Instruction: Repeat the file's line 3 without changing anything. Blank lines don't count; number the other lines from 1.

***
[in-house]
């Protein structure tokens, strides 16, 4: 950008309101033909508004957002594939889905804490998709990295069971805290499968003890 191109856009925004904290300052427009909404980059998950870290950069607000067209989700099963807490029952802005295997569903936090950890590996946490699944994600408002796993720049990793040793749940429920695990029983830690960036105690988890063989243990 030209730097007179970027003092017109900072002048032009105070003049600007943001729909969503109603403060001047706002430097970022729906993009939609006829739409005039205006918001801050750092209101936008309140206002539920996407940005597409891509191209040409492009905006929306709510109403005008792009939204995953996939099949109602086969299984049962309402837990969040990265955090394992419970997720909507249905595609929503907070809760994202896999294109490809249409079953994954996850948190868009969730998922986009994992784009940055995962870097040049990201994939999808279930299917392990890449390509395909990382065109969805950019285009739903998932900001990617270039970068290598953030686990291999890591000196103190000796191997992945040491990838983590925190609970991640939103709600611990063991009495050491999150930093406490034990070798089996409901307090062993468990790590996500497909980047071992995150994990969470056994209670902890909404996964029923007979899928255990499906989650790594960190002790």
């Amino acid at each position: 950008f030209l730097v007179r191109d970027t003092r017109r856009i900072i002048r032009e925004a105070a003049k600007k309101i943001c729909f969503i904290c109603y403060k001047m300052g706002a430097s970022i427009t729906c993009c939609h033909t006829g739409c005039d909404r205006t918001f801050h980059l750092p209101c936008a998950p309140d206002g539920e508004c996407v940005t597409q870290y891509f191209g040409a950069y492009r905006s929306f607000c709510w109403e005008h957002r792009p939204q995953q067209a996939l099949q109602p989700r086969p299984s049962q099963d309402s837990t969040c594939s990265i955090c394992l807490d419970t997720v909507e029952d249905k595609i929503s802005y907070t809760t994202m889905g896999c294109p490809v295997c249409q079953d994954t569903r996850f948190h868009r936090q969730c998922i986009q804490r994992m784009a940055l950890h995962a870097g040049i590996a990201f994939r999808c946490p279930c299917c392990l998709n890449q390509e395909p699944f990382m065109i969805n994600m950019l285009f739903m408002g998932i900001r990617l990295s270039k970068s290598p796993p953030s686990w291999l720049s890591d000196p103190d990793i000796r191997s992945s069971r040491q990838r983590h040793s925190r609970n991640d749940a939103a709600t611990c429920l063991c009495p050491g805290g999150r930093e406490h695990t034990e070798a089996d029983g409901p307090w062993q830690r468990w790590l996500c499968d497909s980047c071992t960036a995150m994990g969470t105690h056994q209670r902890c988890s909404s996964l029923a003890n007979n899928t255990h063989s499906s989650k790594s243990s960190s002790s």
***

């Amino acid at each position: 950008f030209l730097v007179r191109d970027t003092r017109r856009i900072i002048r032009e925004a105070a003049k600007k309101i943001c729909f969503i904290c109603y403060k001047m300052g706002a430097s970022i427009t729906c993009c939609h033909t006829g739409c005039d909404r205006t918001f801050h980059l750092p209101c936008a998950p309140d206002g539920e508004c996407v940005t597409q870290y891509f191209g040409a950069y492009r905006s929306f607000c709510w109403e005008h957002r792009p939204q995953q067209a996939l099949q109602p989700r086969p299984s049962q099963d309402s837990t969040c594939s990265i955090c394992l807490d419970t997720v909507e029952d249905k595609i929503s802005y907070t809760t994202m889905g896999c294109p490809v295997c249409q079953d994954t569903r996850f948190h868009r936090q969730c998922i986009q804490r994992m784009a940055l950890h995962a870097g040049i590996a990201f994939r999808c946490p279930c299917c392990l998709n890449q390509e395909p699944f990382m065109i969805n994600m950019l285009f739903m408002g998932i900001r990617l990295s270039k970068s290598p796993p953030s686990w291999l720049s890591d000196p103190d990793i000796r191997s992945s069971r040491q990838r983590h040793s925190r609970n991640d749940a939103a709600t611990c429920l063991c009495p050491g805290g999150r930093e406490h695990t034990e070798a089996d029983g409901p307090w062993q830690r468990w790590l996500c499968d497909s980047c071992t960036a995150m994990g969470t105690h056994q209670r902890c988890s909404s996964l029923a003890n007979n899928t255990h063989s499906s989650k790594s243990s960190s002790s």